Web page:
Sadikovic also purchased the building next door, which he has turned into Lint Silver and Sawdust, a rentable co-working space for artists.

Oloman Cafe is located at 10215 Joseph Campau Ave. in Hamtramck.

Got a development news story to share? Email MJ Galbraith here or send him a tweet @mikegalbraith.

New bike shop celebrates opening in downtown Hamtramck

It may have taken longer than initially expected, but the Wheelhouse Detroit bicycle shop has officially opened for business in downtown Hamtramck. The Hamtramck location complements owner Kelli Kavanaugh's original Wheelhouse Detroit, which opened on the Detroit RiverWalk in 2008.

Since we first reported on the Hamtramck location this past March, Kavanaugh has been working on getting the storefront ready for business. Permits have been approved, inspections have been passed, and numerous construction projects have been completed, including a new roof, lighting, and HVAC and electrical systems.

While it may not be prime bike-buying season, Kavanaugh wanted to open the store on Black Friday and in time for the holiday shopping rush.

"I feel relieved," Kavanaugh says of the store's opening. "It's a mixture of excitement and anxiety. It's a fruition of a dream several years in the making but there's that anxiety of spending the money on the new shop. But the exciting things in life are always a combination of those two feelings."

In stocking the store with bicycles, accessories, and active wear, Kavanaugh has placed an emphasis on selecting products that were made in the United States. Those products include bicycles from the Detroit-based Detroit Bikes, locks from Kabletek, and bags from Green Guru, Alchemy, Chrome Industries, Ironweed and Timbuk2.

Kavanaugh has also teamed up with Hamtramck-based apparel maker William + Bonnie, creating a new line of cycling clothing for professionals cycling to work. The line of apparel is available exclusively at the Wheelhouse shop.

[Check out this Model D article on the unique aesthetic of the garment shop William + Bonnie]

Other Wheelhouse features include a service department, rentals, and guided tours.

The shop's winter hours are Sunday, noon to 5 p.m., Monday, noon to 6 p.m., Thursday, noon to 6 p.m., Friday, 11 a.m. to 7 p.m., and Saturday, 11 a.m. to 7 p.m.

The new Wheelhouse Detroit is located at 9401 Joseph Campau St. in Hamtramck.

Got a development news story to share? Email MJ Galbraith here or send him a tweet @mikegalbraith.

Clothing, gifts, and more: New retail storefront coming to Eastern Market

For the first time in 40 years, a retail storefront will occupy 1440 Gratiot Ave.

The new tenants will be Well Done Goods, a men's and women's accessories shop that will be opening in the Eastern Market space.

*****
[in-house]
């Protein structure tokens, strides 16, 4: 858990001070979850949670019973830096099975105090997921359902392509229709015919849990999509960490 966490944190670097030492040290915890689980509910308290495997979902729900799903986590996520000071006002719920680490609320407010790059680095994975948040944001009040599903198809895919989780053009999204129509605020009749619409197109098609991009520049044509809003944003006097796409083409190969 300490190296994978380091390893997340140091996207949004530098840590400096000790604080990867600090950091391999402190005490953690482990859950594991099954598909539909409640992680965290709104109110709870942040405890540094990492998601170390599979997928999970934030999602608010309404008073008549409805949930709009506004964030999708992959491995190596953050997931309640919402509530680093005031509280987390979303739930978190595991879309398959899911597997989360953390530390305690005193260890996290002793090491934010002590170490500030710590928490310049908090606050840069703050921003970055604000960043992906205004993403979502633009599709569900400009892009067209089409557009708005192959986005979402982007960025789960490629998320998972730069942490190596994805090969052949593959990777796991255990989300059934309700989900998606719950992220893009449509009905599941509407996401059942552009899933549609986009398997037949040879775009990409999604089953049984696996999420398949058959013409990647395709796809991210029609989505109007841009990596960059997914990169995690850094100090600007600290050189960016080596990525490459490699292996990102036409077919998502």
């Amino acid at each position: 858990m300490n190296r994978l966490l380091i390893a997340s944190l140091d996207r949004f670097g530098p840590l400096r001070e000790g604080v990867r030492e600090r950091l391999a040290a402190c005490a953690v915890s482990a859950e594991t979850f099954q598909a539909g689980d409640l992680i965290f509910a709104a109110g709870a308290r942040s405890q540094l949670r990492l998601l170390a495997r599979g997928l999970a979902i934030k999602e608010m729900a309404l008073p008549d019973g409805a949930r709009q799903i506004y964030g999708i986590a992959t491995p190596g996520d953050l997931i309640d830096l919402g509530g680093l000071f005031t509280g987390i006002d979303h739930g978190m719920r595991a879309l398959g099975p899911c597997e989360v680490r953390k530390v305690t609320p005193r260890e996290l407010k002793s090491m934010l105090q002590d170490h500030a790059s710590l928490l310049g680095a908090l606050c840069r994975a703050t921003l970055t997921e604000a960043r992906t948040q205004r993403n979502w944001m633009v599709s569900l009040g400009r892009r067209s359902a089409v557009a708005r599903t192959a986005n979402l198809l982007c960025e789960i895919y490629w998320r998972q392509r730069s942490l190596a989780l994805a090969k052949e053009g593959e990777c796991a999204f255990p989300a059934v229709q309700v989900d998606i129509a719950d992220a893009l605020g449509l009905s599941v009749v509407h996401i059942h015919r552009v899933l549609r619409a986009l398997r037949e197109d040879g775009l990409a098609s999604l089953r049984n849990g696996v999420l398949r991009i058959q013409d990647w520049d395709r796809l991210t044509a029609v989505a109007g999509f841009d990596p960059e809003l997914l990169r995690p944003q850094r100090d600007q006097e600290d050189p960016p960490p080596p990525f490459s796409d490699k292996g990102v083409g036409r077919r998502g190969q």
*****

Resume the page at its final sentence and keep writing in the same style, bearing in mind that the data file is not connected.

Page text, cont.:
Well Done Goods is the result of local tie and scarf maker Bethany Shorb's move to break out of the neckwear market and expand her reach to other products. Shorb's line of ties and scarves has sold under the Cyberoptix name for ten years and will continue to do so. Well Done Goods will carry those products, plus more of Shorb's creations, along with a curated selection from makers throughout the country.

"Our customers have asked and asked for us to put our designs on other things. What better place to launch that venture than right here in our hometown?" says Shorb.

New Cyberoptix products include aprons, pillows, and poster-sized art prints, all of which are screen-printed by hand in their 4,000 sq. ft. manufacturing facility, located directly above the storefront. Other Michigan products include JKM Soy Candles and sustainable tables from Union Town Woodshop. Also carried are vegan felt bags from the Los Angeles-based Mad Rabbit Kicking Tiger and 3-D printed jewelry from Boston's Nervous System.

Following its Friday opening, Well Done Goods will be open 11 a.m. to 7 p.m. Monday through Friday, 10 a.m. to 8 p.m. on Saturdays, and 11 a.m. to 6 p.m. on Sundays.

Well Done Goods is celebrating with a grand opening on Friday, November 4, from 6 to 10 p.m., which will include food and music, and is free and open to the public.

Got a development news story to share? Email MJ Galbraith here or send him a tweet @mikegalbraith.

It's a match! MCM winners use grant money to help cushion construction costs

Construction is starting this week on the Meta Physica Wellness Center in Corktown. The business will be located in the Bagley and Trumbull building, which counts the Bearded Lady salon and barber shop, Mama Coo's Boutique, and the Farmer's Hand market as its tenants. The latter two businesses are Motor City Match winners. All four businesses in the Bagley and Trumbull building will be women-owned.